What Washington Should Know About the West Nile Virus

Dr. David Parenti, an expert on tropical medicine and infectious diseases, tells us whether we should be worried about an outbreak.

By: Melissa Romero

There are more reported cases of the West Nile virus than ever before, according to the CDC. Photograph courtesy of Shutterstock.
This week, the DC Department of Health confirmed its first human case of West Nile virus, adding to the alarming rate of reported cases in the country. In fact, the US has approximately 1,118 reported cases of the virus so far this year, making it the highest number of West Nile cases since it was first detected in the country in 1999, according to the Centers for Disease Control

Fortunately, Washington is far in numbers and miles from Texas, where half of all cases have been reported. Still, it’s worth knowing what to look out for and how to prevent the virus, which has caused the deaths of 41 people this year alone.

We asked Dr. David Parenti, a professor of medicine, microbiology, immunology, and tropical medicine at George Washington University, to break it all down for us. 

According to recent reports, Texas has about half of the West Nile virus cases. Can you explain why that particular area has the most cases?

If you look at the yearly maps of where the cases for the West Nile virus are each year, it started in the Eastern seaboard and moved West very quickly. But why it’s mostly out there and why it hasn’t really accelerated back to the East Coast isn’t clear. It’s not for a lack of having mosquitoes, because we certainly have them here in DC. It also may depend on the kind of mosquitoes they have.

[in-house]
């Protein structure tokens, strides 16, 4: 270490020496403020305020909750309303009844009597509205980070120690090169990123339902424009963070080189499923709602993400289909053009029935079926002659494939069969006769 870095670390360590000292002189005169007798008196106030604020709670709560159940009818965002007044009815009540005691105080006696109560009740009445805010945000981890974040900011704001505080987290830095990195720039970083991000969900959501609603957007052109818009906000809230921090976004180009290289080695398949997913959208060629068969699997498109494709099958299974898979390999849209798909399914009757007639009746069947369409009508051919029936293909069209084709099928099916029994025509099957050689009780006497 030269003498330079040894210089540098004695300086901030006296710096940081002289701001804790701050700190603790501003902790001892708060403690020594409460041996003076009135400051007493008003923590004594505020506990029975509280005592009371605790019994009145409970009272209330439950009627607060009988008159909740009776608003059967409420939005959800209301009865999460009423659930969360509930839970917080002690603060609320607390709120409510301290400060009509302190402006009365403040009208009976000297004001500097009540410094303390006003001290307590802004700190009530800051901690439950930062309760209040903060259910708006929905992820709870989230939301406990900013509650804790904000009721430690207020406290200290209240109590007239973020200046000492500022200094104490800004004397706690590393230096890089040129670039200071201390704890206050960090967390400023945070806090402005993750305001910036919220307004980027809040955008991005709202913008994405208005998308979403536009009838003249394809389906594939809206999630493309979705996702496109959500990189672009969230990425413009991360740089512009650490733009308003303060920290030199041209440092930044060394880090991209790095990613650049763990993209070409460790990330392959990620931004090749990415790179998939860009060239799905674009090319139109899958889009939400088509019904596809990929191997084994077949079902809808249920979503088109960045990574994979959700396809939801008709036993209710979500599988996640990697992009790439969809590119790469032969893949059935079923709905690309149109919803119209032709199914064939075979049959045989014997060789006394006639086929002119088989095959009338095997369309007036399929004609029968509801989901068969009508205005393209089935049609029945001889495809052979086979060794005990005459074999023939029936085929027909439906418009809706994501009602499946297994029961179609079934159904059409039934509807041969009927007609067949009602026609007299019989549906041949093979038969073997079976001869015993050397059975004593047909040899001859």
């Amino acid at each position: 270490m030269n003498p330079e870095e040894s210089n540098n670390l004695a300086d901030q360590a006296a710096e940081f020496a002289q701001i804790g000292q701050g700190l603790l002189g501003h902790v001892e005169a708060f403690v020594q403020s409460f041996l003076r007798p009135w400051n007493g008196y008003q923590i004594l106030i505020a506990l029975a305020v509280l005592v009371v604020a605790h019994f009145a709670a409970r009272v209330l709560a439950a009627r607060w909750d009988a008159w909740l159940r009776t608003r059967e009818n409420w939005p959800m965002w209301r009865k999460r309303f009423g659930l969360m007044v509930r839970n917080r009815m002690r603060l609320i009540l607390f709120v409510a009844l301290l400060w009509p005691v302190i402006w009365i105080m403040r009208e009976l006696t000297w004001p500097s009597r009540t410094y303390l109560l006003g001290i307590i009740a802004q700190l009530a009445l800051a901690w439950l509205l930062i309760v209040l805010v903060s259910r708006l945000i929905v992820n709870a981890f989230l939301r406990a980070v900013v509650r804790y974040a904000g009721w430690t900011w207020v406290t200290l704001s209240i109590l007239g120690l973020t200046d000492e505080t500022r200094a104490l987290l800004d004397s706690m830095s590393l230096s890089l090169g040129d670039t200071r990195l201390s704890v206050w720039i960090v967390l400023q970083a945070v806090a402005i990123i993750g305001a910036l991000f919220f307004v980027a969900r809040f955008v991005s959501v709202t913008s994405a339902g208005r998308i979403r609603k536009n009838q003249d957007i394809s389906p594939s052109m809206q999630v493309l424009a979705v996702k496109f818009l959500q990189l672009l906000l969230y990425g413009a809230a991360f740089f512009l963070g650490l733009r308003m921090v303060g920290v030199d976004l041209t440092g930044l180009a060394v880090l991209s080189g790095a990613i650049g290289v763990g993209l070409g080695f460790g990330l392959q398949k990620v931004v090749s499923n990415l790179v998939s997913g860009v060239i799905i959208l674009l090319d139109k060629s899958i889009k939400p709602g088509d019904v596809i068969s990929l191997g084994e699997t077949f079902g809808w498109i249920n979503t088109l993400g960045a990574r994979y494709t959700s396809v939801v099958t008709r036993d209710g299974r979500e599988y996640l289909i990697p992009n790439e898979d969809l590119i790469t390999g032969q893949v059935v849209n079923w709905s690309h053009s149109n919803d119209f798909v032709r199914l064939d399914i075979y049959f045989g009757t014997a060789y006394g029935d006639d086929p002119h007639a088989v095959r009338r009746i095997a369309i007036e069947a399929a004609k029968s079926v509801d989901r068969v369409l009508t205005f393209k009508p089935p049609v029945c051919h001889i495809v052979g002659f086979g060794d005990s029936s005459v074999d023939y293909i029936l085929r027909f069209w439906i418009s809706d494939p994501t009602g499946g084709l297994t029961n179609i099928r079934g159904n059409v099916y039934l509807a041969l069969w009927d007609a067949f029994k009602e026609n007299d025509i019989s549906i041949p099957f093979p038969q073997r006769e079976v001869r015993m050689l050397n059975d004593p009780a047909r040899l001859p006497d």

What kind of mosquitoes carry the West Nile virus?

Mostly Asian mosquitoes. The Asian tiger mosquito, for example, is quite prevalent in a lot of areas. It’s also the vector of dengue fever, which has sporadically occurred in Texas, Mexico, and all over the Caribbean.

How concerned do you think DC, Maryland, and Virginia residents should be about this outbreak?

I don’t know if what we have is an “outbreak.” Here, there have always been isolated cases of West Nile. Dallas has an outbreak, there’s no question about that. But using the term “outbreak” makes people more concerned. It makes them think the world is coming to an end. Here we see a lot more cases of Lyme disease than West Nile.

What can one do to prevent coming in contact with the virus?

Empty small containers of water that collect in your yard—these kind of mosquitoes don’t need a large volume of water to multiply. And use insect repellent if you’re going to be doing activities where mosquitoes are [present].

What symptoms are caused by West Nile virus?

There are a lot of different symptoms. Characteristically, older people are more likely to have significant symptoms than younger people. It can cause fevers and flu-like symptoms such as muscle aches. It can cause meningitis and encephalitis, which affect the brain and cause changes in consciousness and disorderly thinking. But many people are exposed and don’t get sick. It’s kind of like mono.

What is the first thing one should do if he or she has those symptoms?

It depends on the severity of the illness and how their symptoms are presenting. If they think they have a cold and a little fever, then I wouldn’t have them do anything. If they have a fever and a significant headache, then they should go to the emergency room. If you’re at that point and worried about meningitis, you’ll need to get a spinal tap.

How is the West Nile virus treated?

There’s no treatment. You just have to let them get better on their own.

Is there anything else about the virus you’d like to add?

The West Nile virus has been here for probably ten years. We see sporadic cases; it’s not the outbreak or epidemic that’s clearly happening in Texas. People can take precautions by controlling their environment and by using personal protection.